Embodiments can partly be implemented via an operating system, for use by a developer of services for a device or object, and/or included within application software that operates to perform one or more functional aspects of the various embodiments described herein. Software may be described in the general context of computer executable instructions, such as program modules, being executed by one or more computers, such as client workstations, servers or other devices. Those skilled in the art will appreciate that computer systems have a variety of configurations and protocols that can be used to communicate data, and thus, no particular configuration or protocol is considered limiting.
FIG. 8 thus illustrates an example of a suitable computing system environment 800 in which one or aspects of the embodiments described herein can be implemented, although as made clear above, the computing system environment 800 is only one example of a suitable computing environment and is not intended to suggest any limitation as to scope of use or functionality. In addition, the computing system environment 800 is not intended to be interpreted as having any dependency relating to any one or combination of components illustrated in the exemplary computing system environment 800 .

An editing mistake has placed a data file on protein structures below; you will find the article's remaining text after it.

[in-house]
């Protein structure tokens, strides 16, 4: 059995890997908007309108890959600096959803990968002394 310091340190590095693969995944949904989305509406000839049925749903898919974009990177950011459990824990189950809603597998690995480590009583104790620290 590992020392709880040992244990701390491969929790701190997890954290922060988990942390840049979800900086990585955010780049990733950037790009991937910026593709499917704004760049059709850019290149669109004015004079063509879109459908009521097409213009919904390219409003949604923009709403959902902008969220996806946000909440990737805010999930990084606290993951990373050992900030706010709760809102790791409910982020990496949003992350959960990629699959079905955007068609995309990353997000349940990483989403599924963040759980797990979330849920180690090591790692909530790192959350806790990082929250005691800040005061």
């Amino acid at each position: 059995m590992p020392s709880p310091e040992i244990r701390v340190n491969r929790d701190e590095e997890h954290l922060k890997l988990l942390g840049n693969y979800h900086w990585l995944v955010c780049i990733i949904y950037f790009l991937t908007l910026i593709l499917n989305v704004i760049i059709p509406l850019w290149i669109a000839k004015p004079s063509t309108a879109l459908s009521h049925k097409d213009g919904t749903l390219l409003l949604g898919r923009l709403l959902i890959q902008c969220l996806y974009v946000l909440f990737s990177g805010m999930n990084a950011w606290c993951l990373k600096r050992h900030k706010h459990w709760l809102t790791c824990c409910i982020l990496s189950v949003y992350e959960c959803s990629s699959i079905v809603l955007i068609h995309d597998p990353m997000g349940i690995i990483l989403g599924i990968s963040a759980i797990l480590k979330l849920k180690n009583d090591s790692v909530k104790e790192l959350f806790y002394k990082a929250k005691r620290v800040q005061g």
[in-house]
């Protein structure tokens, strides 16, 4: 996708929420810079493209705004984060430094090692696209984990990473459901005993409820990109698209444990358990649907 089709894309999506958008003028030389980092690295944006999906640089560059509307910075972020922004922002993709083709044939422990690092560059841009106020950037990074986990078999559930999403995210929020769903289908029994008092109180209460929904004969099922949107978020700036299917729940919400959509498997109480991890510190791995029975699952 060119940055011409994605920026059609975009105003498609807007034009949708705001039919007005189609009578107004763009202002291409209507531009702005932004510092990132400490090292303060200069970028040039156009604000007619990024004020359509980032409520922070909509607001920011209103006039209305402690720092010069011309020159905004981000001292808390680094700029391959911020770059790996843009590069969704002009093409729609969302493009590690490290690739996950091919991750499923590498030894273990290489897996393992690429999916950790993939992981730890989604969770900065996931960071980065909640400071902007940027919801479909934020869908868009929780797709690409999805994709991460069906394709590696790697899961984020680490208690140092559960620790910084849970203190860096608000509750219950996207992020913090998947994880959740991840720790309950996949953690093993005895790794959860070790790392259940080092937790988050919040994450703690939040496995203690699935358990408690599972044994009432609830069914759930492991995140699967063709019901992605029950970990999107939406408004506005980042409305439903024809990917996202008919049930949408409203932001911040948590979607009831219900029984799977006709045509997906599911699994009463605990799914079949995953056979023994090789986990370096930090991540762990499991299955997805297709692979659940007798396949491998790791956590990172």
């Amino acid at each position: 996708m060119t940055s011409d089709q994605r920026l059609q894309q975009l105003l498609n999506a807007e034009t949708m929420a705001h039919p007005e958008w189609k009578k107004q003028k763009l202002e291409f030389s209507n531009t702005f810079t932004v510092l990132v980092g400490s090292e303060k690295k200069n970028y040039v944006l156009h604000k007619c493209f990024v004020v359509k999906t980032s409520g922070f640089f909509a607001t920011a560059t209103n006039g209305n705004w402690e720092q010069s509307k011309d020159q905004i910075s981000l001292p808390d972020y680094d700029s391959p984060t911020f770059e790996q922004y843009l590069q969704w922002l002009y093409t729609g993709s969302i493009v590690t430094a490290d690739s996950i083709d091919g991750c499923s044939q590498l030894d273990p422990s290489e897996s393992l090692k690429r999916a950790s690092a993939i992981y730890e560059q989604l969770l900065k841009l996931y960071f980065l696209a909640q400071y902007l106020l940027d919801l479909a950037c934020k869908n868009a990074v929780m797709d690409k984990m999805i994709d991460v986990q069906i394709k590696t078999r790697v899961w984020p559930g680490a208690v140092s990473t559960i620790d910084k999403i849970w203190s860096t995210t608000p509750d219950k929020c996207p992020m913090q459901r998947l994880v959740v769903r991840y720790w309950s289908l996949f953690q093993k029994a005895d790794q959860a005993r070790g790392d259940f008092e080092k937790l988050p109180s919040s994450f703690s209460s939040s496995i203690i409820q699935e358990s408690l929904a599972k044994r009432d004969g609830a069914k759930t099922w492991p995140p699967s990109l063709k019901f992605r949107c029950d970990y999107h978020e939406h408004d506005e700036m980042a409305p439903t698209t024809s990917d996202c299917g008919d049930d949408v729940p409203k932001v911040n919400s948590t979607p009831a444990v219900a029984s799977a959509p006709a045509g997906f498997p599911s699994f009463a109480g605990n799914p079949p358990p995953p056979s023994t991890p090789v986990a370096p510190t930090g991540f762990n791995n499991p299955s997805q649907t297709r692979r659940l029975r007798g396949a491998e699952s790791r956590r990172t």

With reference to FIG. 8 , an exemplary remote device for implementing one or more embodiments includes a general purpose computing device in the form of a computer 810 . Components of computer 810 may include, but are not limited to, a processing unit 820 , a system memory 830 , and a system bus 822 that couples various system components including the system memory to the processing unit 820 .